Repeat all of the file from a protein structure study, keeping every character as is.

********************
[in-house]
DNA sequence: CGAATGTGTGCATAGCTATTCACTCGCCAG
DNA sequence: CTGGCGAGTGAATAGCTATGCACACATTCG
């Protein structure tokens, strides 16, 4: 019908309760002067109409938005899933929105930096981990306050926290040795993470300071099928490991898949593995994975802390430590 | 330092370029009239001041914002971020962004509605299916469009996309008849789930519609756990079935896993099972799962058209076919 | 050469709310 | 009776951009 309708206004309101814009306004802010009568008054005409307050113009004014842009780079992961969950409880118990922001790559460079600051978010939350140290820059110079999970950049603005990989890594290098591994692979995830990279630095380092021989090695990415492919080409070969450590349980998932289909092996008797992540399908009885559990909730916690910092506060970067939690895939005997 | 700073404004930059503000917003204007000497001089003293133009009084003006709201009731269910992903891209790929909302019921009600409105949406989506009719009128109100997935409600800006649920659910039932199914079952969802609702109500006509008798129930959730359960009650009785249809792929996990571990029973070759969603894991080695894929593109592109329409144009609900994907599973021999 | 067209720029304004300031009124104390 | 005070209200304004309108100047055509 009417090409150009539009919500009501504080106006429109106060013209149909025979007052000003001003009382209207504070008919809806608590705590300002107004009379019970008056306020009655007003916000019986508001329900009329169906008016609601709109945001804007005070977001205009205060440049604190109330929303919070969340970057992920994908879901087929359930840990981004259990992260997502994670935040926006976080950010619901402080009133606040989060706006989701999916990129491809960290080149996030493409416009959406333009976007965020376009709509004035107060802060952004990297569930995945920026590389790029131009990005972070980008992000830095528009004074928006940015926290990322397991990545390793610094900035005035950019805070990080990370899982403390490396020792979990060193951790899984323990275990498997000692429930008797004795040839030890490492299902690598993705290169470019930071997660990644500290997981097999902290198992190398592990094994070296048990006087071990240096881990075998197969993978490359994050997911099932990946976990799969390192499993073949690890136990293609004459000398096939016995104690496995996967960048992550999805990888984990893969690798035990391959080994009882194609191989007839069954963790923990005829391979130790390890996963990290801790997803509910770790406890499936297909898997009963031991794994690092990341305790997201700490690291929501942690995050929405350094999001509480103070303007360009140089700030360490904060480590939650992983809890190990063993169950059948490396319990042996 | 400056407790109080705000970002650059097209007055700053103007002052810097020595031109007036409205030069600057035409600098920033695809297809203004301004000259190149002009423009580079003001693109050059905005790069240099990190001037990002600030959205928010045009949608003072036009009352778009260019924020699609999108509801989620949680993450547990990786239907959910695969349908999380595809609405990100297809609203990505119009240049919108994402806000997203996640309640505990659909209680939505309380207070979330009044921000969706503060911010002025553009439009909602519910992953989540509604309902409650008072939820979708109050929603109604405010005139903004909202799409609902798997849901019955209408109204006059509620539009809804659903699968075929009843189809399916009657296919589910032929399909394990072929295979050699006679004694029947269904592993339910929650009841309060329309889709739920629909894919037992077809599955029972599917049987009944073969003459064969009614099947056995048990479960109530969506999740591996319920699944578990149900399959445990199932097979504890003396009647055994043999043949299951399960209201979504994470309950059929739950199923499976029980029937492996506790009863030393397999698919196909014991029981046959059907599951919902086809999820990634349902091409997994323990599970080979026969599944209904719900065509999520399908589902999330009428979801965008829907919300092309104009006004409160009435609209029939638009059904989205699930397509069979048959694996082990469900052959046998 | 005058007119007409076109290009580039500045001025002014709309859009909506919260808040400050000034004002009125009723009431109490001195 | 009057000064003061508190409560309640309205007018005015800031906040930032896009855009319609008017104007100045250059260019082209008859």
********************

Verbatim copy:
[in-house]
DNA sequence: CGAATGTGTGCATAGCTATTCACTCGCCAG
DNA sequence: CTGGCGAGTGAATAGCTATGCACACATTCG
């Protein structure tokens, strides 16, 4: 019908309760002067109409938005899933929105930096981990306050926290040795993470300071099928490991898949593995994975802390430590 | 330092370029009239001041914002971020962004509605299916469009996309008849789930519609756990079935896993099972799962058209076919 | 050469709310 | 009776951009 309708206004309101814009306004802010009568008054005409307050113009004014842009780079992961969950409880118990922001790559460079600051978010939350140290820059110079999970950049603005990989890594290098591994692979995830990279630095380092021989090695990415492919080409070969450590349980998932289909092996008797992540399908009885559990909730916690910092506060970067939690895939005997 | 700073404004930059503000917003204007000497001089003293133009009084003006709201009731269910992903891209790929909302019921009600409105949406989506009719009128109100997935409600800006649920659910039932199914079952969802609702109500006509008798129930959730359960009650009785249809792929996990571990029973070759969603894991080695894929593109592109329409144009609900994907599973021999 | 067209720029304004300031009124104390 | 005070209200304004309108100047055509 009417090409150009539009919500009501504080106006429109106060013209149909025979007052000003001003009382209207504070008919809806608590705590300002107004009379019970008056306020009655007003916000019986508001329900009329169906008016609601709109945001804007005070977001205009205060440049604190109330929303919070969340970057992920994908879901087929359930840990981004259990992260997502994670935040926006976080950010619901402080009133606040989060706006989701999916990129491809960290080149996030493409416009959406333009976007965020376009709509004035107060802060952004990297569930995945920026590389790029131009990005972070980008992000830095528009004074928006940015926290990322397991990545390793610094900035005035950019805070990080990370899982403390490396020792979990060193951790899984323990275990498997000692429930008797004795040839030890490492299902690598993705290169470019930071997660990644500290997981097999902290198992190398592990094994070296048990006087071990240096881990075998197969993978490359994050997911099932990946976990799969390192499993073949690890136990293609004459000398096939016995104690496995996967960048992550999805990888984990893969690798035990391959080994009882194609191989007839069954963790923990005829391979130790390890996963990290801790997803509910770790406890499936297909898997009963031991794994690092990341305790997201700490690291929501942690995050929405350094999001509480103070303007360009140089700030360490904060480590939650992983809890190990063993169950059948490396319990042996 | 400056407790109080705000970002650059097209007055700053103007002052810097020595031109007036409205030069600057035409600098920033695809297809203004301004000259190149002009423009580079003001693109050059905005790069240099990190001037990002600030959205928010045009949608003072036009009352778009260019924020699609999108509801989620949680993450547990990786239907959910695969349908999380595809609405990100297809609203990505119009240049919108994402806000997203996640309640505990659909209680939505309380207070979330009044921000969706503060911010002025553009439009909602519910992953989540509604309902409650008072939820979708109050929603109604405010005139903004909202799409609902798997849901019955209408109204006059509620539009809804659903699968075929009843189809399916009657296919589910032929399909394990072929295979050699006679004694029947269904592993339910929650009841309060329309889709739920629909894919037992077809599955029972599917049987009944073969003459064969009614099947056995048990479960109530969506999740591996319920699944578990149900399959445990199932097979504890003396009647055994043999043949299951399960209201979504994470309950059929739950199923499976029980029937492996506790009863030393397999698919196909014991029981046959059907599951919902086809999820990634349902091409997994323990599970080979026969599944209904719900065509999520399908589902999330009428979801965008829907919300092309104009006004409160009435609209029939638009059904989205699930397509069979048959694996082990469900052959046998 | 005058007119007409076109290009580039500045001025002014709309859009909506919260808040400050000034004002009125009723009431109490001195 | 009057000064003061508190409560309640309205007018005015800031906040930032896009855009319609008017104007100045250059260019082209008859």